Thousands of abortion-rights supporters rallied across the United States on Saturday, angered by the prospect that the Supreme Court could soon overturn the landmark Roe v. Wade who legalized abortion nationwide half a century ago.
The protests kicked off what organizers predict will be a “summer of rage” sparked by the release on May 2 of a draft notice showing the court’s conservative majority ready to overturn the 1973 ruling that established a woman’s constitutional right to terminate her pregnancy.
The court’s final ruling, which could return the power to ban abortion to state legislatures, is expected in June. About half of the 50 states are on the verge of banning or severely restricting abortion almost immediately if Roe is invalidated.
“If you can’t choose whether you want to have a baby, if that’s not a basic right, then I don’t know what is,” said Brita Van Rossum, 62, a landscape designer who traveled from suburban Philadelphia to join the rally for abortion rights in the nation’s capital, his first ever.
Protesters marching under the slogan “Bans Off Our Bodies” took to the streets from New York and Atlanta to Chicago and Los Angeles in a show of outrage that Democrats hope will help galvanize support for their party and blunt projected Republican gains in the November election.
The biggest protest of the day took place in Washington, where a crowd that organizers estimated at 20,000 gathered at the Washington Monument and braved a light drizzle to march along the National Mall in front of the US Capitol. United States to the Supreme Court itself.
The rally erupted to cries of “shame” and “ban on our bodies” as marchers approached the marble columns of the courthouse.
Surrounded by police were a group of a few dozen counter-protesters holding placards that read: “End abortion-related violence” and “Women’s rights begin in the womb.”
The meeting between the two parties has sometimes been tense. Abortion rights protesters shouted “Go home!” and a man hit a counter-protester in the head with his poster after the exchange of profanities. When the anti-abortion protesters left, they waved to the crowd, and a few shouted, “Bye, Roe v. Wade!
The rally appeared to remain peaceful, although at least one counter-protester was seen being escorted by a security guard to Washington earlier in the day.
“WOMEN AS OBJECTS”
The mood was also energetic and at times controversial in New York as thousands of abortion rights supporters crossed the Brooklyn Bridge into Manhattan, where they were confronted by half a dozen anti-abortion activists. .
Police officers arrived to maintain space between the two groups as they exchanged taunts and vulgarities. The crowds thinned out in the early afternoon as rain fell on the city.
Elizabeth Holtzman, an 80-year-old former congresswoman who represented New York from 1973 to 1981, said the Supreme Court’s leaked draft opinion “treats women as objects, as full human beings.”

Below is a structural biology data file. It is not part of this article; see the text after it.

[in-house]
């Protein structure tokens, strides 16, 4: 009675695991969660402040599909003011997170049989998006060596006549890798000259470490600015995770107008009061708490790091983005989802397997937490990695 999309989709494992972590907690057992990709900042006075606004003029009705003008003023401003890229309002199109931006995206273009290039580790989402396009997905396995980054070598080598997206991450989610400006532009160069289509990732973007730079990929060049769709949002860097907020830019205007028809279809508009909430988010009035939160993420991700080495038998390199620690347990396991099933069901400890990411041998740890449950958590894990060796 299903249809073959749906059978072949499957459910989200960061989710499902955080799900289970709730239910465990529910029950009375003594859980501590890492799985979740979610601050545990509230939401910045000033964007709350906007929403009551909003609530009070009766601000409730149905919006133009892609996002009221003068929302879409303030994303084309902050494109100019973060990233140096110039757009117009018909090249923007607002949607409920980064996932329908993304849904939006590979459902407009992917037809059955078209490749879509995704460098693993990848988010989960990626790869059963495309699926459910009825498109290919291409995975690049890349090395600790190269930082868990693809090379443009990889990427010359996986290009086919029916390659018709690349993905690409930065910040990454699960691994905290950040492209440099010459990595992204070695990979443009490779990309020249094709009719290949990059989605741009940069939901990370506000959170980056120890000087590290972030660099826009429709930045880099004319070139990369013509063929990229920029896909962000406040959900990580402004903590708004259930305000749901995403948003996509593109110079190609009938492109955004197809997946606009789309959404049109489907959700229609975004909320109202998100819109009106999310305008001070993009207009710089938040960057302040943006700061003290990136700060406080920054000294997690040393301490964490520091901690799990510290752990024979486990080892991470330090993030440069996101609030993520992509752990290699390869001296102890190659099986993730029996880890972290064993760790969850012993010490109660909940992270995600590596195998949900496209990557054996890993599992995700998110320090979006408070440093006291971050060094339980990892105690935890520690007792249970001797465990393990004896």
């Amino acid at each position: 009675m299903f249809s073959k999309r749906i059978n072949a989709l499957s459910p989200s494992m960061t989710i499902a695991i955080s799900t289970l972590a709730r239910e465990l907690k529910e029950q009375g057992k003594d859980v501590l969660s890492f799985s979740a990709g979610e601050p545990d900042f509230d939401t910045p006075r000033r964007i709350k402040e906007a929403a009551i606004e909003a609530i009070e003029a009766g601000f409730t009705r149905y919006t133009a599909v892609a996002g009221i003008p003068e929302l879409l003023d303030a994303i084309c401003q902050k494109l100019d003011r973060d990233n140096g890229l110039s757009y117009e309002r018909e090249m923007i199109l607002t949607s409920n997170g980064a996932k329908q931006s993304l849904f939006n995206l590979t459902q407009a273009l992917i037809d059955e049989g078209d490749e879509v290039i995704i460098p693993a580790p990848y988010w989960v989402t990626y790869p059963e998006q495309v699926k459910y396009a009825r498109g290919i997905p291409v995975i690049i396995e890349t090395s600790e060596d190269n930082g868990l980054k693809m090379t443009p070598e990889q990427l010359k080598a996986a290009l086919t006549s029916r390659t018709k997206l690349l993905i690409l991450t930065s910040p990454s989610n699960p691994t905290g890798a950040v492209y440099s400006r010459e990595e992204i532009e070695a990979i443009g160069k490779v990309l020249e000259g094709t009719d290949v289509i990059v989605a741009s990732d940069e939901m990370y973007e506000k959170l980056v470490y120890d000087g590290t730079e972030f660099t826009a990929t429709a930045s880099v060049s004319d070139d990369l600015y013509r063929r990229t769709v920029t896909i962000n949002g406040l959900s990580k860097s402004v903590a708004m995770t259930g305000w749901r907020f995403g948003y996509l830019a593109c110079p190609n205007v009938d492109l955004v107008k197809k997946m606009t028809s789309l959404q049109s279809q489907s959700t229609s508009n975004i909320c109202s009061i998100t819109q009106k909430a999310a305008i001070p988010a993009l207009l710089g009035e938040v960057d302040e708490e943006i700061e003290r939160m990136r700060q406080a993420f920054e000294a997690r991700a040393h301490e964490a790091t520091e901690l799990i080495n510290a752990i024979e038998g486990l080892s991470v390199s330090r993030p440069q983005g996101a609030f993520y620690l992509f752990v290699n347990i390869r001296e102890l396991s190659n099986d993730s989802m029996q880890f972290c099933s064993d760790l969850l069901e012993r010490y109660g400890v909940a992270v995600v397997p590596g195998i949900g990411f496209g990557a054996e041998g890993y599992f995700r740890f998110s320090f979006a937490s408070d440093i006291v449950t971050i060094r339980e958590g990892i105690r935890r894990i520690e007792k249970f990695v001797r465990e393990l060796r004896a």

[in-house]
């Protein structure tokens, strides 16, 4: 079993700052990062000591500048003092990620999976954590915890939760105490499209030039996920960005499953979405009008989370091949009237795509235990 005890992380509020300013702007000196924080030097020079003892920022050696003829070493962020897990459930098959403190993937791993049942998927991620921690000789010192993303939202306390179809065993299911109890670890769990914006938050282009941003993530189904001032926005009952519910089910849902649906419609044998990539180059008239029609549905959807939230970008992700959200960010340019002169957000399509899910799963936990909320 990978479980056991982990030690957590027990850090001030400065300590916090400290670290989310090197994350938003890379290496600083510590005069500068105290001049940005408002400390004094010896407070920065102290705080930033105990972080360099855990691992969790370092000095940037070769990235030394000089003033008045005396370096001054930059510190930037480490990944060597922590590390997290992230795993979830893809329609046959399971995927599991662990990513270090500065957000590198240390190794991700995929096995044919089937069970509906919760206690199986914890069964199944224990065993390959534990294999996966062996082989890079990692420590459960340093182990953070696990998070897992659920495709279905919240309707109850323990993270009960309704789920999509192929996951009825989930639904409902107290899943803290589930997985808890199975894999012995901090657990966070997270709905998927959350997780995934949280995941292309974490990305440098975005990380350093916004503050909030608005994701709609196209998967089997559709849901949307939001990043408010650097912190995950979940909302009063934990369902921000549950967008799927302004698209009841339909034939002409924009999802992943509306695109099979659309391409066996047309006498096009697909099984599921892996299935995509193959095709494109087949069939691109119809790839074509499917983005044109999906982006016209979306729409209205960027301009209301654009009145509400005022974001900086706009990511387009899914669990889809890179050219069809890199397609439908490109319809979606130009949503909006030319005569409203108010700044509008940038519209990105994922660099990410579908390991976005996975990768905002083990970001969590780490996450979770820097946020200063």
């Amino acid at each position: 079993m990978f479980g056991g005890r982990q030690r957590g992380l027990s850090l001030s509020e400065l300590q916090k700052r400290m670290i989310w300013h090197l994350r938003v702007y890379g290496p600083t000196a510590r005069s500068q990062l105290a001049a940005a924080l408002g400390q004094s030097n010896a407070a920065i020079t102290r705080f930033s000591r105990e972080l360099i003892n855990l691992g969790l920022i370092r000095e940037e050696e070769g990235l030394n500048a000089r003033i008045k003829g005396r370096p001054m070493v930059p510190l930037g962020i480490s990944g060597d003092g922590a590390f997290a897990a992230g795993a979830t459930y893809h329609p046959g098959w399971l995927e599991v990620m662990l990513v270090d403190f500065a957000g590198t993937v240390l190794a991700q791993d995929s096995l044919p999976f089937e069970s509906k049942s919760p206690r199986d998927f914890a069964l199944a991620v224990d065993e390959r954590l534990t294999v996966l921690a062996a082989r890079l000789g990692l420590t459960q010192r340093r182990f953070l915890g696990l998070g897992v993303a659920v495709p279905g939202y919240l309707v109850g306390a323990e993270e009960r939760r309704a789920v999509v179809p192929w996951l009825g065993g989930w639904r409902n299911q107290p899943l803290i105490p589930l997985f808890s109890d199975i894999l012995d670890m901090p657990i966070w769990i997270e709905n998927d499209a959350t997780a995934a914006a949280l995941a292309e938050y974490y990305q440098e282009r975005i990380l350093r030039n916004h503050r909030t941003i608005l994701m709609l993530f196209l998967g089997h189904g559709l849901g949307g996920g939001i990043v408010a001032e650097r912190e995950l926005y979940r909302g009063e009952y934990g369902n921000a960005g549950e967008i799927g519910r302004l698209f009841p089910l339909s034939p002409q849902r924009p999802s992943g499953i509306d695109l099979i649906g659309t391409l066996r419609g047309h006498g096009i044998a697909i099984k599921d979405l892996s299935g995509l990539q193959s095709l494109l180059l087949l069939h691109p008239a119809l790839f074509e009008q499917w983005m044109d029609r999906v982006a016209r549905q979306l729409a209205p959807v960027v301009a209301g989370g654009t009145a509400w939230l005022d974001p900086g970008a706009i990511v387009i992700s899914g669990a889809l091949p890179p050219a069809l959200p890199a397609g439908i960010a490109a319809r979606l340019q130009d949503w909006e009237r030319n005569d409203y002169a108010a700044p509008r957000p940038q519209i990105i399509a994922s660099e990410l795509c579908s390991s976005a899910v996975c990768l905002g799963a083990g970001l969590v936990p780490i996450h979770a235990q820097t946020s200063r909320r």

Malcolm DeCesare, a 34-year-old intensive care nurse who attended a rally in Los Angeles under sunny skies, said abolishing the right to legal abortion could put lives at risk as women seek alternatives dangerous.
Famed women’s rights lawyer Gloria Allred spoke to the crowd about her own “backstreet abortion” as a young woman when she became pregnant from a gunpoint rape in front of Roe. “I almost died,” she says. “I was left in a tub in a pool of my own blood, hemorrhaging.”
US Representative Sean Casten and his 15-year-old daughter Audrey were among thousands of abortion rights supporters who gathered in a Chicago park.
Casten, whose district includes the western suburbs of Chicago, told Reuters it was ‘horrible’ that the conservative majority on the Supreme Court is considering removing abortion rights and ‘condemning women to this lower status’. .
At an abortion rights protest in Atlanta, more than 400 people gathered in a small park outside the state capitol, while a dozen counter-protesters stood on a sidewalk in proximity.
Holding a sign that read “Stop Child Sacrifice,” Bria Marshall, 23, a recent public health graduate from Kennesaw State University, acknowledged her group’s low turnout.
“Jesus only had a small group, but his message was more powerful,” Marshall said.
While the Supreme Court leak pushed abortion back to the forefront of American politics, it was unclear how the issue will play out in the upcoming election.
Voters will weigh in on a host of priorities such as inflation and may be skeptical of Democrats’ ability to protect abortion access after the failure of legislation that would enshrine abortion rights in the federal law.
Many of those marching on Saturday expressed concern that the reduction in abortion rights could lead to an erosion of civil liberties in general.
“It’s just an affront to everything I believe we’re meant to be,” said Los Angeles musician Joel Altshuler, 73. “If a woman has no control over what will happen to her own body, then we are back in 1850 and not 1950.